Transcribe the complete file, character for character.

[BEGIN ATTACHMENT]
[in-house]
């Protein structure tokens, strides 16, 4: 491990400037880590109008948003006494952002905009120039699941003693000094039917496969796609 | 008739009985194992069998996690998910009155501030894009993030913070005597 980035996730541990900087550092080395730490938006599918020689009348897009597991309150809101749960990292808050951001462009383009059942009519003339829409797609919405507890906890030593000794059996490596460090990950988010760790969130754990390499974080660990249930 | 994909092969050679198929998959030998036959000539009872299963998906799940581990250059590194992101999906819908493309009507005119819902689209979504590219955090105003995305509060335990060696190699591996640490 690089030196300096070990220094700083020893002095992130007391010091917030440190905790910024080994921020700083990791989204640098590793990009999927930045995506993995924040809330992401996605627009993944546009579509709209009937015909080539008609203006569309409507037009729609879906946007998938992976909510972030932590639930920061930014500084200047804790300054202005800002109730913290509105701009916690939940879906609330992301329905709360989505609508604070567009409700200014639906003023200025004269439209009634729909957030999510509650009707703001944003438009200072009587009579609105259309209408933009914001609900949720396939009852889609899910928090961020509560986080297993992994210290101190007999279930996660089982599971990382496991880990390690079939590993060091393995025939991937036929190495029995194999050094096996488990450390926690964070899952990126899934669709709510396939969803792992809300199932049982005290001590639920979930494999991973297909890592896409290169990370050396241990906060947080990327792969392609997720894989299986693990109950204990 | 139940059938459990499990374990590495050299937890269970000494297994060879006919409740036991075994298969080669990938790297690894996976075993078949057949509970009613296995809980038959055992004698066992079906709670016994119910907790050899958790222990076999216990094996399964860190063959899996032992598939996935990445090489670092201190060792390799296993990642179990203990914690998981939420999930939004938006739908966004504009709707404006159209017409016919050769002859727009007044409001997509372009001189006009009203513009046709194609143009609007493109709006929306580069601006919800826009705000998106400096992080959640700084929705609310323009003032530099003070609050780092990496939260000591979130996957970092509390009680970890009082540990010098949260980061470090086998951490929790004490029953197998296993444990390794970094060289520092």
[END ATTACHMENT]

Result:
[in-house]
């Protein structure tokens, strides 16, 4: 491990400037880590109008948003006494952002905009120039699941003693000094039917496969796609 | 008739009985194992069998996690998910009155501030894009993030913070005597 980035996730541990900087550092080395730490938006599918020689009348897009597991309150809101749960990292808050951001462009383009059942009519003339829409797609919405507890906890030593000794059996490596460090990950988010760790969130754990390499974080660990249930 | 994909092969050679198929998959030998036959000539009872299963998906799940581990250059590194992101999906819908493309009507005119819902689209979504590219955090105003995305509060335990060696190699591996640490 690089030196300096070990220094700083020893002095992130007391010091917030440190905790910024080994921020700083990791989204640098590793990009999927930045995506993995924040809330992401996605627009993944546009579509709209009937015909080539008609203006569309409507037009729609879906946007998938992976909510972030932590639930920061930014500084200047804790300054202005800002109730913290509105701009916690939940879906609330992301329905709360989505609508604070567009409700200014639906003023200025004269439209009634729909957030999510509650009707703001944003438009200072009587009579609105259309209408933009914001609900949720396939009852889609899910928090961020509560986080297993992994210290101190007999279930996660089982599971990382496991880990390690079939590993060091393995025939991937036929190495029995194999050094096996488990450390926690964070899952990126899934669709709510396939969803792992809300199932049982005290001590639920979930494999991973297909890592896409290169990370050396241990906060947080990327792969392609997720894989299986693990109950204990 | 139940059938459990499990374990590495050299937890269970000494297994060879006919409740036991075994298969080669990938790297690894996976075993078949057949509970009613296995809980038959055992004698066992079906709670016994119910907790050899958790222990076999216990094996399964860190063959899996032992598939996935990445090489670092201190060792390799296993990642179990203990914690998981939420999930939004938006739908966004504009709707404006159209017409016919050769002859727009007044409001997509372009001189006009009203513009046709194609143009609007493109709006929306580069601006919800826009705000998106400096992080959640700084929705609310323009003032530099003070609050780092990496939260000591979130996957970092509390009680970890009082540990010098949260980061470090086998951490929790004490029953197998296993444990390794970094060289520092």